“Giving Me Life (In The Land of The Deadass)”
It’s often said that two is better than one. Many of us have found strength in numbers by turning to our friends and families for support, encouragement, and guidance. This month’s crowdfunding picks explore the importance of those who have our backs, whether we’re trying to build our lives in New York City, prevent the future from collapsing (literally), or grappling with trauma after a parent is seriously hurt.
In the new series “Giving Me Life (In The Land of the Deadass),” we meet a group of six ambitious New Yorkers who struggle with the typical aspects of growing up — but through the unique perspective of being young people of color, many of whom are of varying gender identities and sexual orientations.
” follows Jax and Henrietta, two women born over a century apart. The two meet in the present, when scientist Hen is developing teleportation technology. After Jax leaves behind technology from the year 2120, the two must work together to make things right and save the future Jax knows.
The family in “Bring Me an Avocado” suddenly finds itself reeling when mother Robin falls into a coma, leaving father George to take care of his two young daughters with the help of Robin’s sister and best friend. The weight of the grief and trauma eventually forces the family to face the best and worst parts of themselves that emerge when they have to rely on each other.
Here is our latest round of women-created and women-centric crowdfunding picks.
“Giving Me Life (In The Land of The Deadass)” (Web Series) — Written and Directed by Dafina Roberts
“Giving Me Life (In The Land of The Deadass)”
The upcoming series “Giving Me Life (In The Land of The Deadass)” follows the lives of six friends in New York City striving for happiness in a world that’s unceasingly harsh on young people from marginalized communities. The characters confront the universal difficulties of growing up — building a career, finding love, becoming independent — through a still-unprecedented lens, as they are young people of color, many of whom are queer.
“Although we are living through ‘the television renaissance,’ we can only name a small handful of comedy or dramedy series that star diverse actors, whether it be Black, Latinx, and/or Lgbtq,” reads the project’s description. “Giving Me Life” will feature six young talents whose performances will help generate a discussion about the representation of race, gender, and sexuality in media.
Learn how you can support the series, which is a selection of the New York Television Festival’s Independent Pilot Competition, on its Kickstarter page.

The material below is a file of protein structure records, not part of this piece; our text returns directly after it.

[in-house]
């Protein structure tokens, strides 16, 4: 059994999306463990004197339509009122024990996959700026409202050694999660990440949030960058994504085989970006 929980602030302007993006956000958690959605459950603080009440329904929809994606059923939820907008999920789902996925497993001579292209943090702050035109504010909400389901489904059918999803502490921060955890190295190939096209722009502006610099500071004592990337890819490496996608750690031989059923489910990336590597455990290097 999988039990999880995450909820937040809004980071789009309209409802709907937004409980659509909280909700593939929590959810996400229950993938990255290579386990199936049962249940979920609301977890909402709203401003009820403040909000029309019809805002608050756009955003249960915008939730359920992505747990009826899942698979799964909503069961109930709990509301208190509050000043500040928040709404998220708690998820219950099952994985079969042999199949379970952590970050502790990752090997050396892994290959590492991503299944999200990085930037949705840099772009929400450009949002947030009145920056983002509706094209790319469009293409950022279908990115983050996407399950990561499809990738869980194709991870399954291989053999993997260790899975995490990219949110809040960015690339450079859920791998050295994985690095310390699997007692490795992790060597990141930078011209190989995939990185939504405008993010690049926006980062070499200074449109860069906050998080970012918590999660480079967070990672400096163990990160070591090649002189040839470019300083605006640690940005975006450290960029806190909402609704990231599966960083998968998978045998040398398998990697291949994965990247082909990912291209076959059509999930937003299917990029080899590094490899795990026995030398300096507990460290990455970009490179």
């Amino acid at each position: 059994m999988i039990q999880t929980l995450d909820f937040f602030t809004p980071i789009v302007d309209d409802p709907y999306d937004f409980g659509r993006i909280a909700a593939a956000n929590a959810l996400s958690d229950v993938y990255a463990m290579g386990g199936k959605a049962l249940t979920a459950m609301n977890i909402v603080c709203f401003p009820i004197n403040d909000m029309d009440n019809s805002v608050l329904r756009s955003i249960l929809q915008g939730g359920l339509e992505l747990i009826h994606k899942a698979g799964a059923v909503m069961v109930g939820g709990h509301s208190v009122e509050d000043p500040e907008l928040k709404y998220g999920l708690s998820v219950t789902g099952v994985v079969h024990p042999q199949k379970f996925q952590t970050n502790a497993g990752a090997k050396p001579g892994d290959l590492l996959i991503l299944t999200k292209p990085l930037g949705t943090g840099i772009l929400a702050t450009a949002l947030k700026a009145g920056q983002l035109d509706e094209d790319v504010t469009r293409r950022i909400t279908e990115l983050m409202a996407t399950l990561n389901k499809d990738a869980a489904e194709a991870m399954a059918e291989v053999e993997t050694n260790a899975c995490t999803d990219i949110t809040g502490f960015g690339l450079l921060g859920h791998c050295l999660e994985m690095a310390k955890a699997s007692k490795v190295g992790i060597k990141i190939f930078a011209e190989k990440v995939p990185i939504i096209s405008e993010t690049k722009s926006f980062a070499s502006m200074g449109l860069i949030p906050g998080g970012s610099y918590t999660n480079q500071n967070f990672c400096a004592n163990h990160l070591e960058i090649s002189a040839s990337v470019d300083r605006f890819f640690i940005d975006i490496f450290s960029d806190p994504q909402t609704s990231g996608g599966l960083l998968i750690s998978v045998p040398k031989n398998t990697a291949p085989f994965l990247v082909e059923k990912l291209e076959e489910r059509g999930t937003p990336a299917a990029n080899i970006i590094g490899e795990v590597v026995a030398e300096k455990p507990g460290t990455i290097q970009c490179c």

” — Directed by Cameo Wood
; Written by Cortney Wright
” introduces us to two young women who connect across time: Jax, a street-smart young woman from the year 2120, and Hen, a scientist from the 2010s. Inadvertently, Jax is transported to Hen’s time, when the latter is working on developing the very first teleportation technology. When Jax leaves behind some technology in Hen’s world, she alters the course of history and places her own time in jeopardy, forcing her to go on a mission to make things right.
Director Cameo Wood
is fascinated by the idea of traveling to a time in our past with the insight and perspective that we have today. “I’ve always wanted to make a movie about the cultural and ethical difficulties in time travel,” she says, “and I want to explore a time in the future when a young black woman would want to visit a period in America’s past.” The film combines the themes of time travel and black womanhood to tell a story about hope for our future.
Visit “The Atavist
’s” Seed & Spark page to learn how you can back the film’s production.
“Bring Me an Avocado” — Directed by Maria Mealla
In “Bring Me an Avocado,” we meet a charming Bay Area family consisting of two loving parents, Robin and George, and their two daughters. When Robin suddenly falls into a coma after being robbed at gunpoint, her sister Greece and best friend Jada step in to help George try to maintain some normalcy at home for his daughters.
As time goes on and Robin remains incapacitated, the family dynamic shifts, moving away from the glossy distractions that Jada initially brings to the rigid structure that Greece enforces. Together, the family must grapple with the trauma and grief of missing, and possibly losing, Robin as it brings out the worst aspects of their personalities.
Check out “Bring Me an Avocado” on Seed & Spark to learn more.
To be considered for Women and Hollywood’s biweekly crowdfunding feature, please write to email@example.com. All formats (features, shorts, web series, etc.) welcome. Projects must be by and/or about women.
Strength in Numbers: Crowdfunding Picks was originally published in Women and Hollywood on Medium, where people are continuing the conversation by highlighting and responding to this story.